Miss Grammers will now return to the lesson about the usage of affect and effect..
Is it "affect" or "effect"?
Affect as a noun
“Affect” can be used to portray an emotional state, particularly a false portrayal of emotion.
"Melanie was quite unemotional, recounting the details of the tryst with a flat affect.”
"Linda's's affect gives the illusion of confidence, but she is actually very timid."
We commonly use forms of the word “affect” with reference to false demeanor.
“Melanie puts on airs and is very affected.“
“Her Marilyn Monroe mannerisms are an affectation.”
Affect as a verb
“To affect” is to produce a change in something or to influence something.
“Melanie thought that her perfume was having its intended effect on Doug.”
“How would the secret tryst affect their future relationship?”
"Affect" when used with reference to emotional states, can also be used as a verb.
“Melanie affected an air of confidence, but she was actually very afraid.”
“Melanie sometimes affects a French accent when she meets a man for the first time. She thinks it makes her seem sexy.”
Effect as a noun
“Effect “is most commonly used as a noun to mean an outcome or a result.
“Melanie's tight low-cut sweater had the desired effect on Doug--he couldn't take his eyes off her."
“What is the effect of Melanie's scheming ways on Doug?"
The effect of an allusion is to bring up a memory. Miss Grammers uses allusion to good effect in her novel.
"Melanie's pride and prejudice was having a very bad effect on her relationship with Doug." [This is an allusion to the Jane Austen novel Pride and Prejudice.]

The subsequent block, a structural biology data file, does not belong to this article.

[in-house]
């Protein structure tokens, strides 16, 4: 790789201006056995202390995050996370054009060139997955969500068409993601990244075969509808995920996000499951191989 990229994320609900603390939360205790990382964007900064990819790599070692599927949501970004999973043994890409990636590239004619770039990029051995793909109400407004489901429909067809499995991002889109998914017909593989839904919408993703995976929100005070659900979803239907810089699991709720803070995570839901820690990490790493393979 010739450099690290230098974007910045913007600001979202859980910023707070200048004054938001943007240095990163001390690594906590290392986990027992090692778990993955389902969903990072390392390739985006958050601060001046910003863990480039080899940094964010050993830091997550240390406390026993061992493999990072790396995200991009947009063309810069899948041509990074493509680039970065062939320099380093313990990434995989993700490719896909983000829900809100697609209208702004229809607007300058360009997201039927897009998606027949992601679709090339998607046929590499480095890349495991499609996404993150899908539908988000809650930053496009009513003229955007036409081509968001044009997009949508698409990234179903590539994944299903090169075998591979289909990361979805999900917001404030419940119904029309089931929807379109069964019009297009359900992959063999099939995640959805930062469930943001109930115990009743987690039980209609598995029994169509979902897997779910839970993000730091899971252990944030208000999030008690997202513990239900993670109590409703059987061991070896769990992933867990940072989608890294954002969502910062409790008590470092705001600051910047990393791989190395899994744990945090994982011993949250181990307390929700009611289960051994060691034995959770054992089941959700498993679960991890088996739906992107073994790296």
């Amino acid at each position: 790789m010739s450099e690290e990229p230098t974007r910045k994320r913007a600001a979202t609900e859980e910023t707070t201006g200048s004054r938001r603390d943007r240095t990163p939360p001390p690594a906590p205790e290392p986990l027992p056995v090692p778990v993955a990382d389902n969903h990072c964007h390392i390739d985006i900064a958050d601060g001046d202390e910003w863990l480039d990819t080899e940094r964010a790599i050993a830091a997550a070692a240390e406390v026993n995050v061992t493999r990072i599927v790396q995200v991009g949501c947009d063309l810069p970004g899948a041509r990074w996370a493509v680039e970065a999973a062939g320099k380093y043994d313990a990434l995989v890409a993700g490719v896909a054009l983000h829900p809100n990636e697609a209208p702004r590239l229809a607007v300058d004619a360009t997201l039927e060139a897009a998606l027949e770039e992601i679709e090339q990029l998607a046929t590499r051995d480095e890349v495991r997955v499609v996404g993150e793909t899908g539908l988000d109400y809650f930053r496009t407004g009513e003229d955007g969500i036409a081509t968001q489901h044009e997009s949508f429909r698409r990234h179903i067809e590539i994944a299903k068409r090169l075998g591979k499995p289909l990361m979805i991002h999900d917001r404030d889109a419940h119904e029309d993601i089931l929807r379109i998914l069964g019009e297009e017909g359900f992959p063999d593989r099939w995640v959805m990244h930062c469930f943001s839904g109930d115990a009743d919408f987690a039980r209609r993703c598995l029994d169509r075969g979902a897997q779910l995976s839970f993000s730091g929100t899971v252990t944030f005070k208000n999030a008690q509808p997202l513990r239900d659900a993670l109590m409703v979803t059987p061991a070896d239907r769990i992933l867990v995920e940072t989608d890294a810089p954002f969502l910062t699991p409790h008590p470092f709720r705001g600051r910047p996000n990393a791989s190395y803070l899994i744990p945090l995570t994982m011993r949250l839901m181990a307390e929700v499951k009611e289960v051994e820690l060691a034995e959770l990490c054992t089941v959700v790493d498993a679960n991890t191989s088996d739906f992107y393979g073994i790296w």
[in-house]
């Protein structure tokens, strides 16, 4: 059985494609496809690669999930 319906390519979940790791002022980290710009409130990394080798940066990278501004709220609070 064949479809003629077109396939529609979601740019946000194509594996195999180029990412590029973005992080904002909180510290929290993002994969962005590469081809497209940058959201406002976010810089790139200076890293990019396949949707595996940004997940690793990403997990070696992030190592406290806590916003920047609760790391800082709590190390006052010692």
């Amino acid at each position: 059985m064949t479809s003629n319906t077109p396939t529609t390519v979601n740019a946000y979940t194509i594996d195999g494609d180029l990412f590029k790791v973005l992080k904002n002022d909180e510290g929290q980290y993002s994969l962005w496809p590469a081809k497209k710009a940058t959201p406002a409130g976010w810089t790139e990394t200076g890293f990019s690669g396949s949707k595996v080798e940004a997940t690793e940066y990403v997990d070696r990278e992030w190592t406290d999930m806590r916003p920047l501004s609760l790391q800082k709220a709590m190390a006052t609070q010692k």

Effect as a verb
“To effect” is to cause a result or to have the ability to cause a result.
"Melanie wanted to effect a change in the way Doug thought of her. She wanted him to stop thinking of her as a child."
"Melanie hoped a tight fitting low-cut sweater might effect the desired change in Doug's perception of her."
Remember “cause and effect”
Think of it as "cause and effect": When I affect something I cause a change; when I have changed something, I have had an effect. To affect is to cause something to happen, and the effect is the result. Since 'a" comes before "e" in the dictionary, and cause comes before effect, you can associate "affect" with "cause" and "effect" with the result.
- Miss Grammers is endeavoring to arouse your interest in her book in the hopes that this this will have an effect on the eventual financial success of her novel.
Give me your feedback
Did the naughty grammarian help you learn something new?
Affect-Effect Quizview quiz statistics
All done. Now what?
Miss Grammers is now going to let her hair down, put her feet up, and enjoy a nice glass of Chablis in celebration of a job well done.
You, on the other hand, will proceed to the next lesson in "The Naughty Grammarian" series. There is much more to be learned. Miss Grammers does not like slackers. She has a ruler that will be applied to the knuckles of any recalcitrant students.
© 2014 Catherine Giordano